But the process switched on by Trump in Riyadh took a large stride forward on June 21, with the formalization by King Salman of his young son’s role as the top mover and shaker in the Saudi kingdom. King Salman obtained the support of 31 out of 34 members of Saudi Arabia’s Allegiance Council for confirming Prince Muhammad Bin Salman as crown prince as well as deputy prime minister and minister of defense.

Wednesday, June 21, 2017

To Snooze or Not to Snooze

Rise and shine… or else? Stay in bed or get up and out? Decisions, decisions. What should you do?

Most of us do not have the luxury of staying in bed all day. So the neuroscientists framed the issue differently: when your peaceful and reparative slumber is disrupted by your alarm should you hit the snooze button and drift off for another ten minutes of repose? Or, should you hop to it, get out of bed, make your bed—as Adm. McRaven recommends—and go face your day?

Today’s research study asks a slightly different question: how do you make the decision? To snooze or not to snooze… that is the question.

How do you decide whether to get up or to go back to sleep? The point becomes salient when you are pondering an extra ten minutes of sleep, not when you are thinking of chucking it all and staying in bed.

If we assume, for the sake of argument, that the best course is to get up sooner rather than later, how do you decide and what makes you act accordingly. Is it all about willpower… and your ability to use it to override your impulse to get more sleep? Or can you use another, more devious and circuitous mental mechanism, to convince yourself that the extra few minutes of slumber is not such a good idea. No matter how good it feels.

What makes you decide to be more active? What mental process allows you to overcome your tendency to be slothful?

We all value self-control. And we all believe that we should not indulge our tendencies to sin. Allow me to introduce another example, from the world of your unruly appetite: should you or should you not eat that extra éclair? How do you decide when an uneaten éclair is staring you in the face, tempting you toward perdition? Is willpower enough, should you say to yourself: I shalt not eat the éclair? Or, I can’t eat the extra éclair… I’ve already had four. Or is something else going on?

Traditional therapy will tell you that if you cannot control your appetite or get out of bed in a timely manner, you are suffering from a recurrence of an unprocessed and undigested past trauma. Your parents forced you to get up for school every morning and you have been marinating in resentment ever since. When you hit the snooze alarm you are rebelling against patriarchal oppression. Right on!

Therapy will recommend that you delve into your sordid past, the better to uncover the reason why you are doing what you are doing. If the blinding insight is of little or no use when it comes to refraining from one more éclair or getting out of bed, you will, thanks to Freud himself, be engaged in a battle between your impulse and your willpower. You will be left with a struggle between your id and your ego… in which struggle, the Viennese neurologist happily declared, you will inevitably lose.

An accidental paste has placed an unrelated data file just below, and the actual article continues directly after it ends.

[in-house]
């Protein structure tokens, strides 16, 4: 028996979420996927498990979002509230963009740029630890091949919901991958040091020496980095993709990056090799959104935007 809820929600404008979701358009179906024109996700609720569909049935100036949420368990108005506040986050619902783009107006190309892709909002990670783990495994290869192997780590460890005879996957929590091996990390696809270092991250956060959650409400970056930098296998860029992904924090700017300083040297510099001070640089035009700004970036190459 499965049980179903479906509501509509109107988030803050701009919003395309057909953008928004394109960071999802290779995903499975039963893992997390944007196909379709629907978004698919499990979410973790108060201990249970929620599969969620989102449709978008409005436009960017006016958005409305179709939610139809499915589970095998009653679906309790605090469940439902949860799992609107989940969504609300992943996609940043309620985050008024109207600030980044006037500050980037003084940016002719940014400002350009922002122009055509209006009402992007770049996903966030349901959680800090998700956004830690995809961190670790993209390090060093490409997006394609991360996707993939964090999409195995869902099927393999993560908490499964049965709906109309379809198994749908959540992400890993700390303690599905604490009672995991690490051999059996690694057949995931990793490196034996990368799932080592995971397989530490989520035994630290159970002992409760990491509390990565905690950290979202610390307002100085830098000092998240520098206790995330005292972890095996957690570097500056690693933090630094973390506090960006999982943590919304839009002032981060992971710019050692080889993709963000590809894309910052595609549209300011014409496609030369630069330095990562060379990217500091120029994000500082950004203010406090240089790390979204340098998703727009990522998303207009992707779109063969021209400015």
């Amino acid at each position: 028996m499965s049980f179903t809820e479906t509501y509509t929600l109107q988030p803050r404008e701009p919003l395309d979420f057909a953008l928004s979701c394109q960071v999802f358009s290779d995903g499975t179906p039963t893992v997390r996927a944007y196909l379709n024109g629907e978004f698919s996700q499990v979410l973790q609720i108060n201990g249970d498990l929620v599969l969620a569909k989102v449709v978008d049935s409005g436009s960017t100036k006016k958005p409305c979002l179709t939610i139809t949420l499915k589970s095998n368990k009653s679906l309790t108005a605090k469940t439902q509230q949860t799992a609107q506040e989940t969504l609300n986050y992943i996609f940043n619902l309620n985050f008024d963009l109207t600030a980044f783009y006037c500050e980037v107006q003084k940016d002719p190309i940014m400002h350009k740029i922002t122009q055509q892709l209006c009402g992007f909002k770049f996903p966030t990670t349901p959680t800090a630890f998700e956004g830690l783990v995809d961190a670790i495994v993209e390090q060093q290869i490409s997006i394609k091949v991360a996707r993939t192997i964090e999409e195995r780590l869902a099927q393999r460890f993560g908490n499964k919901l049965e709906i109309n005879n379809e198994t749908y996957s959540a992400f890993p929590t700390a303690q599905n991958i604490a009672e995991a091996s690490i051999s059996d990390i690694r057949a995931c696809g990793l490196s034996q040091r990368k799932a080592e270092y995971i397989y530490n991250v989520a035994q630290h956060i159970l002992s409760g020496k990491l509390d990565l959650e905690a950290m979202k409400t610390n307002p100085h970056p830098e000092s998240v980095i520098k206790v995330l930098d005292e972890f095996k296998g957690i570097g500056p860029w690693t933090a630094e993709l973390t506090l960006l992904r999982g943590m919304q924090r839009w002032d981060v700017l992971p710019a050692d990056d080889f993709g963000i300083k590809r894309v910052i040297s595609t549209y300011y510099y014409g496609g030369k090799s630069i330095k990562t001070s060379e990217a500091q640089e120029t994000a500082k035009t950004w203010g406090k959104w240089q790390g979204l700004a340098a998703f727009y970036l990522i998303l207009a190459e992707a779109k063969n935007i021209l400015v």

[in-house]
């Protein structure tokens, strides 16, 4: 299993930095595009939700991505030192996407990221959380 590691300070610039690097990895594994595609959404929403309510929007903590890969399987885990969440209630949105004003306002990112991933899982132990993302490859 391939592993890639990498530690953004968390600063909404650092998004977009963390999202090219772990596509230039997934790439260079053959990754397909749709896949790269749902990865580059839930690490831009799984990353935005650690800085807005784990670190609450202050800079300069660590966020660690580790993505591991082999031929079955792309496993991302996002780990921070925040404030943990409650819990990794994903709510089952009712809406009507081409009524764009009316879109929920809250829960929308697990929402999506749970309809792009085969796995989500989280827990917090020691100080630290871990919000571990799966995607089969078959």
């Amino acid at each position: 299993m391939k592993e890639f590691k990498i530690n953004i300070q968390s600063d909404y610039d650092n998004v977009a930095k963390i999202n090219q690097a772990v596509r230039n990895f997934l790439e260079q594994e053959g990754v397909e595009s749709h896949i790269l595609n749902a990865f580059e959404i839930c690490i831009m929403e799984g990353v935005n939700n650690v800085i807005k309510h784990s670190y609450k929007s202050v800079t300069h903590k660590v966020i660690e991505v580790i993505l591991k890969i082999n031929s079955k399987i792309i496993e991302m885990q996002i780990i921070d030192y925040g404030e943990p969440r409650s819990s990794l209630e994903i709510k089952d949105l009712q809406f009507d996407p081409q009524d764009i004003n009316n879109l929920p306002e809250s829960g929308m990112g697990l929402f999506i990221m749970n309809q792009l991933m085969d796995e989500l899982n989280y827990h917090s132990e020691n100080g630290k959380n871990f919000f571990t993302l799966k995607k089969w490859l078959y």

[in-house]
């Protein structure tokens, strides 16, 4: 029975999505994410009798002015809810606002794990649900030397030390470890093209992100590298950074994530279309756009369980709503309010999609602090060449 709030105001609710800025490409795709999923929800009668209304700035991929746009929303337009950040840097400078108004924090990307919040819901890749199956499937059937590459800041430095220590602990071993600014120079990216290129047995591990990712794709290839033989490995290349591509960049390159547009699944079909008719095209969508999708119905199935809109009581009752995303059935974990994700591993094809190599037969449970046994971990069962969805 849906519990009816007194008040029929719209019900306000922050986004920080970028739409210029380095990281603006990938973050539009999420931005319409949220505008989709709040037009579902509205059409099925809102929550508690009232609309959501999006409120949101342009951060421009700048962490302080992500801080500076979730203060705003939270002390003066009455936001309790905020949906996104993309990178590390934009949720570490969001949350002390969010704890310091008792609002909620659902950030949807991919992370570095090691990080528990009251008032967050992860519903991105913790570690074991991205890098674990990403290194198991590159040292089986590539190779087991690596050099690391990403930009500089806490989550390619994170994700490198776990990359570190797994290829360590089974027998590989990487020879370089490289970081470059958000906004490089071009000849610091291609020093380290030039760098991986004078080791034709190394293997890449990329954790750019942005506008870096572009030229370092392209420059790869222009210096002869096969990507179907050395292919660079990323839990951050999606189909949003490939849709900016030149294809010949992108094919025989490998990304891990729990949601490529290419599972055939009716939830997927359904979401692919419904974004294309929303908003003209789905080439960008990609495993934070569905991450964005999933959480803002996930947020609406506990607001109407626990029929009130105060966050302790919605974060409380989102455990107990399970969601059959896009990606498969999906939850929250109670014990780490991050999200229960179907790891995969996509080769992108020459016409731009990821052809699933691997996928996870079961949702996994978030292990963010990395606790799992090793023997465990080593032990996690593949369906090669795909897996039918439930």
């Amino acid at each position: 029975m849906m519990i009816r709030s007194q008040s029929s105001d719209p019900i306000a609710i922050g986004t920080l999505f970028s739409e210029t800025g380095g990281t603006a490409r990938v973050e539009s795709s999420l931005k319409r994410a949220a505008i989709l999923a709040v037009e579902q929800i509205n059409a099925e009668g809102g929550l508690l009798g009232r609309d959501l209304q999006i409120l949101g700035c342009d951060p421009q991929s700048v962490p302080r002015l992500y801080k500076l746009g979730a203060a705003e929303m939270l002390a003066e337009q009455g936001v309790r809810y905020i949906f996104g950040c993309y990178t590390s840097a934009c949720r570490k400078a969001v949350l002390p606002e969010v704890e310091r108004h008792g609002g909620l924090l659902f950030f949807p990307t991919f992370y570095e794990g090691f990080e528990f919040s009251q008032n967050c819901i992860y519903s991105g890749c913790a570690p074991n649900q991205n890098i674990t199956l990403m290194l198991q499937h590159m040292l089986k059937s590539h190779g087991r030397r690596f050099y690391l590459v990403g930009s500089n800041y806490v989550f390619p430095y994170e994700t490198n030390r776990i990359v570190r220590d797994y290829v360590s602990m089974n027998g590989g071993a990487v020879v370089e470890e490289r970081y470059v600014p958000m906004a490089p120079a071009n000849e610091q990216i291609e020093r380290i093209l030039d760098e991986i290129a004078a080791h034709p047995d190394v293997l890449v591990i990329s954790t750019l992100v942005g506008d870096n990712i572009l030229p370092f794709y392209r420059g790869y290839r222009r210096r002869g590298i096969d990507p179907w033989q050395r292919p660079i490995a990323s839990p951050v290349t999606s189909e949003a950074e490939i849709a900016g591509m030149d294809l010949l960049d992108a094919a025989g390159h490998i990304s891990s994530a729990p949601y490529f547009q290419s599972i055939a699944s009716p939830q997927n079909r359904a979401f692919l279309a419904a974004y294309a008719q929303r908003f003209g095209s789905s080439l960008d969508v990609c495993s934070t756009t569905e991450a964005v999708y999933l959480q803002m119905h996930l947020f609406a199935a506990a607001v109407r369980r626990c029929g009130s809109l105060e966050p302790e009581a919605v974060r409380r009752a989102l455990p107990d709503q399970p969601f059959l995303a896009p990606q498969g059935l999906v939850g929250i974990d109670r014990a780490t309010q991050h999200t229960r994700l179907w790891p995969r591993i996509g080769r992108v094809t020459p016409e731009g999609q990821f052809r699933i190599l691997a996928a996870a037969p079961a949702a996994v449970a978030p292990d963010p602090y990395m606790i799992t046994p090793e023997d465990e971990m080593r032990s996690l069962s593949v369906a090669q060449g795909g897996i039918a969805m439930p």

Now, Berkeley neuroscientist Adrianna Jenkins has another idea. She presumably rejects the value of reconstructing your past and she has little faith in your willpower. If you want to make a better decision, she recommends that you use your imagination to project the future that will occur if you stay in bed and compare it to the future that will occur if you get up.

We should not think retrospectively, should not bury ourselves in the past and should not try to guide ourselves by exercising our willpower. We should think prospectively and do what would be called, in another context, policy analysis.

Consider what might or might not happen if you follow this or that course of action. Jenkins even suggests, cogently, I might add, that if you project yourself into the future, envision yourself engaging in future activities, you will override the impulses that seem to be controlling your present. This means that ignoring the future in favor of the past will leave you prey to impulses that you will have no constructive way to control.

Cari Romm offers a sufficiently anodyne example, regarding the snooze alarm:

Hitting snooze just one more time means ten more minutes of sleep means not having enough time for breakfast before running out the door means spending the morning cranky and hungry.

The study offers therapists an effective way to help their patients. It tells them to get over their taste for archeological digs through the buried past and to stop trying to empower the will, even the will to power. They should teach their patients to project alternative, but realistic, futures, through the use of imagination.

Rape Culture in Merkel's Germany

German Chancellor Merkel recently traveled to Rome to join forces with Pope Francis. Together the two want to open Europe to more immigrants and to fight the good fight against climate change.

In the meantime, Merkel’s open-arms policy to Muslim refugees has counted another victim.  Or, should I say, another human sacrifice. A Hungarian tourist was gang raped by three Ethiopian men last August. Nine times.

The case is currently being tried. The Daily Mail has the story:

A tearful woman broke down in court in Germany as she alleged that three asylum seekers raped her a total of nine times when she was ambushed at a town fair.

The alleged attack in August 2016 left the 28-year-old Hungarian victim 'shattered,' she told a court in Mühlhausen. 

Her mobile phone was stolen and the men used it to film their brutal assault which included kicking and punching her and dragging her by her hair, she claims.